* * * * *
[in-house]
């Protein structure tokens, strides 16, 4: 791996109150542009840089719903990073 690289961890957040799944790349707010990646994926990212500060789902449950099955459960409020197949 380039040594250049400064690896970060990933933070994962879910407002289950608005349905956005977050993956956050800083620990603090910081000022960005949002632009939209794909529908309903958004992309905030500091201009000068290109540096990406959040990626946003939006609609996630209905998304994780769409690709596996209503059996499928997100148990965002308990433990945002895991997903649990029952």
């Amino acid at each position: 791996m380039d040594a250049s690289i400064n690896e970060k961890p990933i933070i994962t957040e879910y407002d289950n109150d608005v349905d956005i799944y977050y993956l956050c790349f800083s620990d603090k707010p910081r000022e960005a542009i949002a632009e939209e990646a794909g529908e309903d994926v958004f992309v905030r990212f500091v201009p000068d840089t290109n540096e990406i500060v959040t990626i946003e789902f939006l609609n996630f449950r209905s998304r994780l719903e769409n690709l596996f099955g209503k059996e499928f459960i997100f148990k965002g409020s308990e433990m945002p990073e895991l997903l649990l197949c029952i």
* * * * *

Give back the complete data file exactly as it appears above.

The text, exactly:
[in-house]
């Protein structure tokens, strides 16, 4: 791996109150542009840089719903990073 690289961890957040799944790349707010990646994926990212500060789902449950099955459960409020197949 380039040594250049400064690896970060990933933070994962879910407002289950608005349905956005977050993956956050800083620990603090910081000022960005949002632009939209794909529908309903958004992309905030500091201009000068290109540096990406959040990626946003939006609609996630209905998304994780769409690709596996209503059996499928997100148990965002308990433990945002895991997903649990029952």
């Amino acid at each position: 791996m380039d040594a250049s690289i400064n690896e970060k961890p990933i933070i994962t957040e879910y407002d289950n109150d608005v349905d956005i799944y977050y993956l956050c790349f800083s620990d603090k707010p910081r000022e960005a542009i949002a632009e939209e990646a794909g529908e309903d994926v958004f992309v905030r990212f500091v201009p000068d840089t290109n540096e990406i500060v959040t990626i946003e789902f939006l609609n996630f449950r209905s998304r994780l719903e769409n690709l596996f099955g209503k059996e499928f459960i997100f148990k965002g409020s308990e433990m945002p990073e895991l997903l649990l197949c029952i």